"The Help" is an exceptional first novel by Kathryn Stockett. I haven't read a book that captivated me like this one for a long, long time. Well, in actual fact I didn't "read" this book at all. I listened to it being read by some incredible narrators. That added immensely to the experience. "The Help" is a story that takes place in Jackson, Mississippi during the early 1960's. Black housekeepers and nannies are known as "help" in that state. In this novel, a group of them are interviewed by a white journalist and their stories are compiled into a book. These stories will draw you in, make you laugh, make you cry and make you ache for the evil that is racism. I did not want to stop listening; I wanted to put my life on hold till I found out what happened to the women involved. A good book should make you a better person and this one certainly gave me a much greater appreciation of the race situation, relationships, friendships and much more. A minor take-away from the reading - one of the characters was in the habit of writing out her prayers every day. It ended up making her a better writer all round. I think this would be a great habit for me to get into.
Do mothers still put hand-made sweaters on their babies? I hope so because I've found them very satisfying to make - quick and so adorable. I recently finished another yoked cardigan for a baby shower gift. Made out of Moda Dea washable wool, it should be an easy item to take care of.

Wednesday, May 12, 2010

For the men in my life

Men – what could you do with a map of your spiritual life? Do you think that it might make the Christian life easier to follow? You bet! “The Map” by David Murrow is just that. Using the interesting format of a thriller novel, plus insights he has derived from scripture, Murrow develops the theory that the bible has imbedded in it the image of a map that will help men become deeper followers of Christ. The book was interesting to read and the map concept wasn’t farfetched. I could see it all coming together as the three journeys were laid out. So even if scripture wasn’t arranged to provide this message, a man could gain some valuable direction using Murrow’s ideas. I’m not a man, but after reading this book I was left thinking that I wished a similar book for women was available.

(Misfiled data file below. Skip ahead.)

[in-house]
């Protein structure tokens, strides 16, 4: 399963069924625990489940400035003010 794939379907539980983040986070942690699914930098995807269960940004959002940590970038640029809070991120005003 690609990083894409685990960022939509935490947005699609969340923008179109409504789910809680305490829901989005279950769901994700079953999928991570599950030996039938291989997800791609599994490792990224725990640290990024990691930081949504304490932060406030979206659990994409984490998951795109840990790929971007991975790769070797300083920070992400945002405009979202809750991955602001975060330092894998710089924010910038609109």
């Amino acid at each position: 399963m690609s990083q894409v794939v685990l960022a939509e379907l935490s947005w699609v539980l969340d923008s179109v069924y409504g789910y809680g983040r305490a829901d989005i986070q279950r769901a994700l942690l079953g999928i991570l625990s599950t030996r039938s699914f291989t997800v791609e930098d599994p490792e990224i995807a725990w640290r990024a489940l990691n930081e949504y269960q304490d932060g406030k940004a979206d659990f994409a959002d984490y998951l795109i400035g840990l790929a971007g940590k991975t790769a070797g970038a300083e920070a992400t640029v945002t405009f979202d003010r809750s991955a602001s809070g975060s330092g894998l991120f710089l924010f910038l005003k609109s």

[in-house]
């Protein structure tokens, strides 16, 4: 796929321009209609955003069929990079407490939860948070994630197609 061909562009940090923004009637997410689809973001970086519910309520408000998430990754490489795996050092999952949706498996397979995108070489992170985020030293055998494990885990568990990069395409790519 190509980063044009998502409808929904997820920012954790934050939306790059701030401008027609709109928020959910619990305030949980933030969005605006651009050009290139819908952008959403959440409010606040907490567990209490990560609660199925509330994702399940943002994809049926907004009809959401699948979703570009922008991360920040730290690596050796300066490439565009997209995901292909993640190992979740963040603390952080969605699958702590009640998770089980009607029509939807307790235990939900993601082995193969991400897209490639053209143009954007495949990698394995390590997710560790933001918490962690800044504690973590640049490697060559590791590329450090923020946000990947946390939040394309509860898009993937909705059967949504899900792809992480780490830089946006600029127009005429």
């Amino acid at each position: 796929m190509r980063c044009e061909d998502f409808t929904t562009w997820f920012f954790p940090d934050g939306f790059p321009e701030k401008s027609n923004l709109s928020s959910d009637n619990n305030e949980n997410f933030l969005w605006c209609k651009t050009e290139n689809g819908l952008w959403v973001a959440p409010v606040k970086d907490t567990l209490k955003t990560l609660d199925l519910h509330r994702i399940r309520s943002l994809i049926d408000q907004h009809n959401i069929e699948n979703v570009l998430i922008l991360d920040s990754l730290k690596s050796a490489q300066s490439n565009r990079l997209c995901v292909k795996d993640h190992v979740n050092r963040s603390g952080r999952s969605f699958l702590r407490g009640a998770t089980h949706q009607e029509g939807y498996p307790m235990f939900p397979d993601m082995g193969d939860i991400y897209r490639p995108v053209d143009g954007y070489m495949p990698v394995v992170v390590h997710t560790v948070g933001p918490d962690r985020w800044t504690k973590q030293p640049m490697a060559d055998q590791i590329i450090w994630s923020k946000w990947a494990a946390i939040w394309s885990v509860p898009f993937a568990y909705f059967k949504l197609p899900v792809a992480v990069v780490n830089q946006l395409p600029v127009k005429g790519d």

I received this book free from Thomas Nelson Publishers as part of their BookSneeze.com book review bloggers program. I was not required to write a positive review. The opinions I have expressed are my own.

Wednesday, April 28, 2010

Is Weight Watchers our friend?

Matt Stone is a favorite blogger of mine. He's also written ebooks. He has an interesting perspective on the weight loss/health issue that runs contrary to much that we hear in conventional circles. He makes a lot of sense, but I haven't totally wrapped my mind around the "putting into action" of his theories. Makes for interesting reading/listening though.